-To build a good awareness of how self expression or self discovery can be realized through creative writing;
-To build a solid awareness of how a wide range of rhetorical and linguistic inputs and resources can be introduced to language students through creative writing;
-To help language teachers gain a better understanding of creative writing in language teaching and learning; and
-To build and expand professional network or connection among language teachers in the Asian region.
Call for Papers:
As needs for using creative writing in language classrooms emerge, we wish to build a scholarly platform of creative writing community that can connect cultural resources to the realization of rhetorical and linguistic resources. Within the postmodern creative writing perspective, we welcome 40-minute paper/workshop abstract submissions from language teachers, teacher educators, teacher scholars, and researchers who specialize in the areas of English language teaching (ELT) and literature. Aiming at a better understanding of innovation, exploration, and creativity in building best language teaching practices, we are seeking for submissions, which address these 12 critical issues in teaching creative writing:
1) How can creative writing be incorporated into regular language curricula or syllabi?
2) How can poems, short stories, plays, or other forms of creative writing be introduced to language learners at any levels of language proficiencies?
3) Can poems, short stories, or poems be pedagogical input for language acquisition?
4) How can language teachers connect extensive reading to creating writing?
5) What approaches, strategies, or methods can language teachers design creative writing materials?
6) What kind of feedback can a language teacher use in helping learners better write creatively?
7) How can the use of visual aids or other instructional media facilitate students in writing creatively?
8) How can creative writing help language teachers develop their professionalism?
9) How does creative writing enable student writers express their inner voices or self voicing?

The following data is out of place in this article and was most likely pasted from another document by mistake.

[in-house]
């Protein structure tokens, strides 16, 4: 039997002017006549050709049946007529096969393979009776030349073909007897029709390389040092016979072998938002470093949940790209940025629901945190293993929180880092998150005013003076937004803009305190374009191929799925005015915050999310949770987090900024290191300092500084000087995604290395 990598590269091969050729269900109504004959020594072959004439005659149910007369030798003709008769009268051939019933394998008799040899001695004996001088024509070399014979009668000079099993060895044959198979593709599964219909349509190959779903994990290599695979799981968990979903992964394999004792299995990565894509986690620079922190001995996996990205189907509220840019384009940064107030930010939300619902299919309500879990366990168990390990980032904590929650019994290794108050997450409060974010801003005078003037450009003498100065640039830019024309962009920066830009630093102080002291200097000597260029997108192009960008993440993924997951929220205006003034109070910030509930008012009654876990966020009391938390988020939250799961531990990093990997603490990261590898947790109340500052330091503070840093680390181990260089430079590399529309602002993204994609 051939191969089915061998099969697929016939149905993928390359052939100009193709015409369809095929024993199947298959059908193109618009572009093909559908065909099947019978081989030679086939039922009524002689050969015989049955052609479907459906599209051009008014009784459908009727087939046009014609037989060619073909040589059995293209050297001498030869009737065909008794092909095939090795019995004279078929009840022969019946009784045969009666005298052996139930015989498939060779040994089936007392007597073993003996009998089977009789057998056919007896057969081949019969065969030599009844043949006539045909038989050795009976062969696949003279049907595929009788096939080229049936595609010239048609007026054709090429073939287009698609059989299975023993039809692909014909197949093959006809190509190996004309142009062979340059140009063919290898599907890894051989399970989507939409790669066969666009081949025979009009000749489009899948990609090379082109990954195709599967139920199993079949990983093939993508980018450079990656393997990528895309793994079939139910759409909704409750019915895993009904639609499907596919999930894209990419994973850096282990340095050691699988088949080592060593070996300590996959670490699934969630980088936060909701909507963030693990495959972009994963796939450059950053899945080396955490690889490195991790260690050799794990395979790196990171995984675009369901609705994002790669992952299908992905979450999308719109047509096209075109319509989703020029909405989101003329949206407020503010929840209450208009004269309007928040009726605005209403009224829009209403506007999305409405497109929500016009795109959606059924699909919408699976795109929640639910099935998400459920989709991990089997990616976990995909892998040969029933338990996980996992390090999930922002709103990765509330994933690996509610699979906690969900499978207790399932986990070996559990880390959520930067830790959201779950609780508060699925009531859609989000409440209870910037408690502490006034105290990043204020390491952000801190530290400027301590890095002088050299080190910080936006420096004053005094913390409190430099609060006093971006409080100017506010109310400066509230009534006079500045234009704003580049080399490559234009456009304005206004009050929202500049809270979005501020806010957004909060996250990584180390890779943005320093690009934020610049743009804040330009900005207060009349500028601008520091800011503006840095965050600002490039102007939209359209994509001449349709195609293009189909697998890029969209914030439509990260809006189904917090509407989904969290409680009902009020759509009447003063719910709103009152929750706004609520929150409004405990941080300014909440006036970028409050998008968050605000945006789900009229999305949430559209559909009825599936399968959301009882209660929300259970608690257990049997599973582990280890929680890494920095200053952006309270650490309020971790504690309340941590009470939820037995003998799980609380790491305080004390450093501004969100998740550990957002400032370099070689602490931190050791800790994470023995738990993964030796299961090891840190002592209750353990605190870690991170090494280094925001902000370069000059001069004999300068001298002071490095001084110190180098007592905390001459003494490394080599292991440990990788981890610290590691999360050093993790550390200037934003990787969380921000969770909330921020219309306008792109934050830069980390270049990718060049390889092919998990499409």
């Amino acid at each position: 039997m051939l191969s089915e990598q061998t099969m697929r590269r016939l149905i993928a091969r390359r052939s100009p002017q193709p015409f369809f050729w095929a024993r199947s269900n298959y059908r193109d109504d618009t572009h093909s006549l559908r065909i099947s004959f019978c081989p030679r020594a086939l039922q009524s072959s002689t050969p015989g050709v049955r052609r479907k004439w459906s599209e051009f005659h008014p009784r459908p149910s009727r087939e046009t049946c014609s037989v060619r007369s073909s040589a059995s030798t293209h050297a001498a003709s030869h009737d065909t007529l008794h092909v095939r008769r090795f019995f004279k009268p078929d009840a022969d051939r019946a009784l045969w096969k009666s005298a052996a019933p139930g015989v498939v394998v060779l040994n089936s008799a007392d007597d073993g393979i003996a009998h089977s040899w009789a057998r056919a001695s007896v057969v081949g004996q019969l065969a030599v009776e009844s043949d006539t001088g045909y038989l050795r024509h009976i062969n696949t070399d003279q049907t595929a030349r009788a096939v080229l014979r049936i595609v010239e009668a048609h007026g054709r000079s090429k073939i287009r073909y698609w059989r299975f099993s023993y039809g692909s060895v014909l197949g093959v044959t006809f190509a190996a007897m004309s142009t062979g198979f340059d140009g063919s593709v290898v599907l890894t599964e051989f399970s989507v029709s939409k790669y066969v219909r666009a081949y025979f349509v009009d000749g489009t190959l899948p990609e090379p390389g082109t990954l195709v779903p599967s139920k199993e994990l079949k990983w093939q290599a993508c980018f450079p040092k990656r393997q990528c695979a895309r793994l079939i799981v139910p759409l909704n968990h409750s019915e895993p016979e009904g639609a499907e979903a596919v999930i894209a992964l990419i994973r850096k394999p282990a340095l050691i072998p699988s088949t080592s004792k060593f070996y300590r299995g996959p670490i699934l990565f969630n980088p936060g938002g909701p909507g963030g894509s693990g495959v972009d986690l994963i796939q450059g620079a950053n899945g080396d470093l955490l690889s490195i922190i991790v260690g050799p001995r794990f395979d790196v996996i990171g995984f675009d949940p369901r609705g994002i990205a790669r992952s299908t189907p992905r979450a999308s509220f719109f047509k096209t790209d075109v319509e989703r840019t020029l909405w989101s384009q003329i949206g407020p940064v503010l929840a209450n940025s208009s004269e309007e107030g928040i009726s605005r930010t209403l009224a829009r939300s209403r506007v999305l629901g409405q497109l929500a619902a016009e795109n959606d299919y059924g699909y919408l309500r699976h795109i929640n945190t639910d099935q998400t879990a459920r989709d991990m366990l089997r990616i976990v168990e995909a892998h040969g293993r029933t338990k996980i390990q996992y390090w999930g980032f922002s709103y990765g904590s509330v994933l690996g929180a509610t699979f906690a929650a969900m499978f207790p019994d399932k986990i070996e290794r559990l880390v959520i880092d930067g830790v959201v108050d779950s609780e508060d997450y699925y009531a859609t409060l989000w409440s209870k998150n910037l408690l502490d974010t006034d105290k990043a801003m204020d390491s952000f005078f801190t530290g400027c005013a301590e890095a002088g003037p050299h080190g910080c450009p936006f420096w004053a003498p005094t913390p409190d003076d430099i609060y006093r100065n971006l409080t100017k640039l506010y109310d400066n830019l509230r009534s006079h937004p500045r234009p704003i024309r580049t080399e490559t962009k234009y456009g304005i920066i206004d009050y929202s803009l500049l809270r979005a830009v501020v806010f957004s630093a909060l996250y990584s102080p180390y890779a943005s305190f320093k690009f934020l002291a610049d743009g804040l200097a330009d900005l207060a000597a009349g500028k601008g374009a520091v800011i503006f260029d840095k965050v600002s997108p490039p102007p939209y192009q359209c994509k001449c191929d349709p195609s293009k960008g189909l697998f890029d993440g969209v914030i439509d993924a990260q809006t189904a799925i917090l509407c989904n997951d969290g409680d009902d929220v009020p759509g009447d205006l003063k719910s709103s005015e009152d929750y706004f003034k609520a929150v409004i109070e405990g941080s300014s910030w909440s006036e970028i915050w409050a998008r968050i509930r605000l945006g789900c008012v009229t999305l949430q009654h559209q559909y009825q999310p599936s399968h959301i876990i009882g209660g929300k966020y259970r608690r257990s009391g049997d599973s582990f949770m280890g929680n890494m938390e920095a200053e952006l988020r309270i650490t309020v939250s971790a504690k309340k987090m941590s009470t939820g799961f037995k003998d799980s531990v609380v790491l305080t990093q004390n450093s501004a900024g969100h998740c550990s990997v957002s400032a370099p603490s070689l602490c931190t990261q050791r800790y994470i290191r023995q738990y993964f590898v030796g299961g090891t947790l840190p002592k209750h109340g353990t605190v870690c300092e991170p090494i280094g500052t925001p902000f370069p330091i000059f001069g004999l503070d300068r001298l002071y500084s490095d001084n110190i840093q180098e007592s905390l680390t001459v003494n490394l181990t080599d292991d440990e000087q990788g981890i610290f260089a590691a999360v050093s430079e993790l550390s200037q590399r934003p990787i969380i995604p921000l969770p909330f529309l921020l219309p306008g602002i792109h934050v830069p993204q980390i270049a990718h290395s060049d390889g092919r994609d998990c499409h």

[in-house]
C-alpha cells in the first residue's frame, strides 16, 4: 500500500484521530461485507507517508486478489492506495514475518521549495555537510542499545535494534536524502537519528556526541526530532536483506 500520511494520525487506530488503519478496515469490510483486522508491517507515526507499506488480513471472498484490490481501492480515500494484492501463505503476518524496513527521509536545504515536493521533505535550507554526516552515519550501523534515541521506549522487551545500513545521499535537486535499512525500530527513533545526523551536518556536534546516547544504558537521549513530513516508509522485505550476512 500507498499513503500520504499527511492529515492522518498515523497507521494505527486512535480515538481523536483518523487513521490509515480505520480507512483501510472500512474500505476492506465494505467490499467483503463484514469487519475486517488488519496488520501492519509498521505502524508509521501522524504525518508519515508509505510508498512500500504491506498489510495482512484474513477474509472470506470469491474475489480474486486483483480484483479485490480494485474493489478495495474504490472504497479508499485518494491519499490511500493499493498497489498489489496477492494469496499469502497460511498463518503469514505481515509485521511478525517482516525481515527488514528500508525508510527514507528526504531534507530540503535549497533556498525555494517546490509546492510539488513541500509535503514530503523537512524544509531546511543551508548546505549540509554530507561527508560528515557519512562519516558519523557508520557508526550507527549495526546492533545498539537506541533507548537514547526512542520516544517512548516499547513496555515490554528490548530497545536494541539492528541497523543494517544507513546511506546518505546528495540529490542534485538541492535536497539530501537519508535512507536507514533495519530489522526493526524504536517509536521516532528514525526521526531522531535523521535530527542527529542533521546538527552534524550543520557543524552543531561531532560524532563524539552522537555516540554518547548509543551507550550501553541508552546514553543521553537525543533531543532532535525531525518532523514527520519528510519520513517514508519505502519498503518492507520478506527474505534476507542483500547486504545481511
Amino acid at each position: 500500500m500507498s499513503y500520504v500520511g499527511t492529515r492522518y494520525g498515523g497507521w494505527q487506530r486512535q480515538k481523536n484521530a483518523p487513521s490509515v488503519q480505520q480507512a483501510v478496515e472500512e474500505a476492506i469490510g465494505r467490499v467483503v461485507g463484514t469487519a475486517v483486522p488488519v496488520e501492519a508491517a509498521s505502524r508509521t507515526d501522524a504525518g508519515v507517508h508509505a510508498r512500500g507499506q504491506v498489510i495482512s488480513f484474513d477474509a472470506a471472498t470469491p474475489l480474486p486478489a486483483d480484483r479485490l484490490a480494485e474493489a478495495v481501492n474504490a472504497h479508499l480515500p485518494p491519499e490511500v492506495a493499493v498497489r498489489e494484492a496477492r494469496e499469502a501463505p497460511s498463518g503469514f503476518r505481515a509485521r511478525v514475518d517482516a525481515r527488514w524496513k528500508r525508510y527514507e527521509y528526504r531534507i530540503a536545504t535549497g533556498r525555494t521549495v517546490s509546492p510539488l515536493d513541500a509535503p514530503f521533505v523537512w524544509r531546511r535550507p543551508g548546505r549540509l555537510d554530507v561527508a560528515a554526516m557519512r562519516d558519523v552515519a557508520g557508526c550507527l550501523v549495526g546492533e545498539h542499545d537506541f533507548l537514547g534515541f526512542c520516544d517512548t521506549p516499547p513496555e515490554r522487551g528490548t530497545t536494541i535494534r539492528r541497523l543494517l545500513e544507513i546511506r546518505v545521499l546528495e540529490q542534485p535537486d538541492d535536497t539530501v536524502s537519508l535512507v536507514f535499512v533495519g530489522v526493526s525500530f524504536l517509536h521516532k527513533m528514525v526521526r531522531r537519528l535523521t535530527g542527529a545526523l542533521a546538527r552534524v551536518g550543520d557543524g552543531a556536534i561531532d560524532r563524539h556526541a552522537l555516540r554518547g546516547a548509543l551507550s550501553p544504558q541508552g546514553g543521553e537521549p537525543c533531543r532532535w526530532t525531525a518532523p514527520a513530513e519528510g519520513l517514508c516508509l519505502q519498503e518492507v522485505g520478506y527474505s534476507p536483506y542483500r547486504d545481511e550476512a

10) How can local cultures be promoted through creative writing?
11) How do language teachers assess student creating writing ability?
12) How can creative writing be blended with ICT or Web 2.0?
Conference abstracts should be written strictly in 200-300 words long and typed in A4 paper with a doc or rtf format using 1-inch margins and a 12 pt font Times New Roman. Submitted abstracts should be structured into:
a) Research-based abstract: introducing field and gap, addressing problem and objective of the research, research methods, main research findings, addressing research contributions, and addressing research implications for language teaching and learning as well as directions for future research agenda.
b) Non-research abstract: introducing field and gap, addressing step-by-step key points of presentation, pinpointing pedagogical or practical thoughts about the key points presented, and addressing pedagogical recommendations for language teaching and learning.
Selection of accepted abstracts is based on these criteria:
(d) Idea and organization clarity,
(e) Technical soundness, and
(f) Idea adequacy.
The review panel will meticulously screen out the submitted abstracts.
For all abstract submissions, please send a copy of the abstract without author(s) names. On a new page, but in the same file, include each author's name, affiliation, mailing address, e-mail address, telephone number, fax number, and a 50-70 word biographical statement. Please send abstracts as an email attachment and inquires to asiacwcsubmissions2011yahoo.com. The deadline for abstract submissions is March 7, 2011. Only accepted abstracts will be notified by 11 March 2011 by email. Please keep in mind that late submissions are unacceptable, and there will be 70 presentation slots given for the two-day conference.